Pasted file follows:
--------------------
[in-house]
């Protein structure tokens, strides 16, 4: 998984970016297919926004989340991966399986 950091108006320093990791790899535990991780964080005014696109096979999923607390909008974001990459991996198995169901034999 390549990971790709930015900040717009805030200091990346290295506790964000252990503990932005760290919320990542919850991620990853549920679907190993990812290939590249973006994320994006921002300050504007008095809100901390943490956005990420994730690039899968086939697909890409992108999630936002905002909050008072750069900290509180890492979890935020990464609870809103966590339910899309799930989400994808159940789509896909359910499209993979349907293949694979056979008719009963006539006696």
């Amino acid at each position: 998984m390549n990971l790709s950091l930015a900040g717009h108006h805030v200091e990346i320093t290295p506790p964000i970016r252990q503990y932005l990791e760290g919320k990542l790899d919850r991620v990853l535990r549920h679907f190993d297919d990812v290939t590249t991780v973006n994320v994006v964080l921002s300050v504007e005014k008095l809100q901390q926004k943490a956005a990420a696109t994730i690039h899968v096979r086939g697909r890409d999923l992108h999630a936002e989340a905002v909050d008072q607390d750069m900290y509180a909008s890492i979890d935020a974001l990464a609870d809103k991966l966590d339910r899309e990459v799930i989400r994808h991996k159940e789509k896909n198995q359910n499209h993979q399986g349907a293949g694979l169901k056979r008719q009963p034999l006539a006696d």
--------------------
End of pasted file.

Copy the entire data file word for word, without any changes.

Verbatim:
[in-house]
């Protein structure tokens, strides 16, 4: 998984970016297919926004989340991966399986 950091108006320093990791790899535990991780964080005014696109096979999923607390909008974001990459991996198995169901034999 390549990971790709930015900040717009805030200091990346290295506790964000252990503990932005760290919320990542919850991620990853549920679907190993990812290939590249973006994320994006921002300050504007008095809100901390943490956005990420994730690039899968086939697909890409992108999630936002905002909050008072750069900290509180890492979890935020990464609870809103966590339910899309799930989400994808159940789509896909359910499209993979349907293949694979056979008719009963006539006696």
């Amino acid at each position: 998984m390549n990971l790709s950091l930015a900040g717009h108006h805030v200091e990346i320093t290295p506790p964000i970016r252990q503990y932005l990791e760290g919320k990542l790899d919850r991620v990853l535990r549920h679907f190993d297919d990812v290939t590249t991780v973006n994320v994006v964080l921002s300050v504007e005014k008095l809100q901390q926004k943490a956005a990420a696109t994730i690039h899968v096979r086939g697909r890409d999923l992108h999630a936002e989340a905002v909050d008072q607390d750069m900290y509180a909008s890492i979890d935020a974001l990464a609870d809103k991966l966590d339910r899309e990459v799930i989400r994808h991996k159940e789509k896909n198995q359910n499209h993979q399986g349907a293949g694979l169901k056979r008719q009963p034999l006539a006696d």